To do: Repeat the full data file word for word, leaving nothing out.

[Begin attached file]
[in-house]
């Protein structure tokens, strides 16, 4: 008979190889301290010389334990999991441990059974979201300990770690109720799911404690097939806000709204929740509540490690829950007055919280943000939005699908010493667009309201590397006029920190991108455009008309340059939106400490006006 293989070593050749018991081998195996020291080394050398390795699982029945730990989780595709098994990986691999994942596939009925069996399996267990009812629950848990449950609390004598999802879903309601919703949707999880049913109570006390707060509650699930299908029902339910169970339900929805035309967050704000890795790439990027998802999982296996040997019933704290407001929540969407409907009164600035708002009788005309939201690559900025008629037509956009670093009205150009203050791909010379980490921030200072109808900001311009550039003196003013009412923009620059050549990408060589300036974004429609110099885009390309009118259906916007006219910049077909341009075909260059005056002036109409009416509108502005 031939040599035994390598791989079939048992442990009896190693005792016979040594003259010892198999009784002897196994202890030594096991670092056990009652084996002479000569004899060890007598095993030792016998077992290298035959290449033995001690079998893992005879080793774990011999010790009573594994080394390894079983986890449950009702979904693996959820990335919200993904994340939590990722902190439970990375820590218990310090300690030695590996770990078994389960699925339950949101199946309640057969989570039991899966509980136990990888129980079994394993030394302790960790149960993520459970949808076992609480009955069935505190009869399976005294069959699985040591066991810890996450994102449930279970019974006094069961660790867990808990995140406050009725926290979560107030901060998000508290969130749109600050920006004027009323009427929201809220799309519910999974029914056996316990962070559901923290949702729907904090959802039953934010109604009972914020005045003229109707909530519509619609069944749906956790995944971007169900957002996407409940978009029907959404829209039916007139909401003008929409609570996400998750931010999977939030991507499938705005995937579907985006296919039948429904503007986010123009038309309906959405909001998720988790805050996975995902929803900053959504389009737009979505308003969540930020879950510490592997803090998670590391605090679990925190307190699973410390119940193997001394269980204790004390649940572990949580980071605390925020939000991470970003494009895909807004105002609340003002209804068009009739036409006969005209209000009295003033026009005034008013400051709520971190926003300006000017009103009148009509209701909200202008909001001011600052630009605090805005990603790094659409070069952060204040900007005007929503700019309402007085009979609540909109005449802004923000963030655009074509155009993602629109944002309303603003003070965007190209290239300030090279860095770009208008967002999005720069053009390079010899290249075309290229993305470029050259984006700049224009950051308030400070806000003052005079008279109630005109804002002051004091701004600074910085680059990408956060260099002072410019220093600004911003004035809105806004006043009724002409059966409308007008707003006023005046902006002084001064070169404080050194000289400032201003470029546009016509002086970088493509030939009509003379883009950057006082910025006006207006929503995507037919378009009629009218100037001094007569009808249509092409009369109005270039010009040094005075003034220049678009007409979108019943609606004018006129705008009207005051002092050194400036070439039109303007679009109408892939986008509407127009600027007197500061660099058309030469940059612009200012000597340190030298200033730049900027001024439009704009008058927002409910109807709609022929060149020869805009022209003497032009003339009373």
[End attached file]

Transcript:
[in-house]
């Protein structure tokens, strides 16, 4: 008979190889301290010389334990999991441990059974979201300990770690109720799911404690097939806000709204929740509540490690829950007055919280943000939005699908010493667009309201590397006029920190991108455009008309340059939106400490006006 293989070593050749018991081998195996020291080394050398390795699982029945730990989780595709098994990986691999994942596939009925069996399996267990009812629950848990449950609390004598999802879903309601919703949707999880049913109570006390707060509650699930299908029902339910169970339900929805035309967050704000890795790439990027998802999982296996040997019933704290407001929540969407409907009164600035708002009788005309939201690559900025008629037509956009670093009205150009203050791909010379980490921030200072109808900001311009550039003196003013009412923009620059050549990408060589300036974004429609110099885009390309009118259906916007006219910049077909341009075909260059005056002036109409009416509108502005 031939040599035994390598791989079939048992442990009896190693005792016979040594003259010892198999009784002897196994202890030594096991670092056990009652084996002479000569004899060890007598095993030792016998077992290298035959290449033995001690079998893992005879080793774990011999010790009573594994080394390894079983986890449950009702979904693996959820990335919200993904994340939590990722902190439970990375820590218990310090300690030695590996770990078994389960699925339950949101199946309640057969989570039991899966509980136990990888129980079994394993030394302790960790149960993520459970949808076992609480009955069935505190009869399976005294069959699985040591066991810890996450994102449930279970019974006094069961660790867990808990995140406050009725926290979560107030901060998000508290969130749109600050920006004027009323009427929201809220799309519910999974029914056996316990962070559901923290949702729907904090959802039953934010109604009972914020005045003229109707909530519509619609069944749906956790995944971007169900957002996407409940978009029907959404829209039916007139909401003008929409609570996400998750931010999977939030991507499938705005995937579907985006296919039948429904503007986010123009038309309906959405909001998720988790805050996975995902929803900053959504389009737009979505308003969540930020879950510490592997803090998670590391605090679990925190307190699973410390119940193997001394269980204790004390649940572990949580980071605390925020939000991470970003494009895909807004105002609340003002209804068009009739036409006969005209209000009295003033026009005034008013400051709520971190926003300006000017009103009148009509209701909200202008909001001011600052630009605090805005990603790094659409070069952060204040900007005007929503700019309402007085009979609540909109005449802004923000963030655009074509155009993602629109944002309303603003003070965007190209290239300030090279860095770009208008967002999005720069053009390079010899290249075309290229993305470029050259984006700049224009950051308030400070806000003052005079008279109630005109804002002051004091701004600074910085680059990408956060260099002072410019220093600004911003004035809105806004006043009724002409059966409308007008707003006023005046902006002084001064070169404080050194000289400032201003470029546009016509002086970088493509030939009509003379883009950057006082910025006006207006929503995507037919378009009629009218100037001094007569009808249509092409009369109005270039010009040094005075003034220049678009007409979108019943609606004018006129705008009207005051002092050194400036070439039109303007679009109408892939986008509407127009600027007197500061660099058309030469940059612009200012000597340190030298200033730049900027001024439009704009008058927002409910109807709609022929060149020869805009022209003497032009003339009373």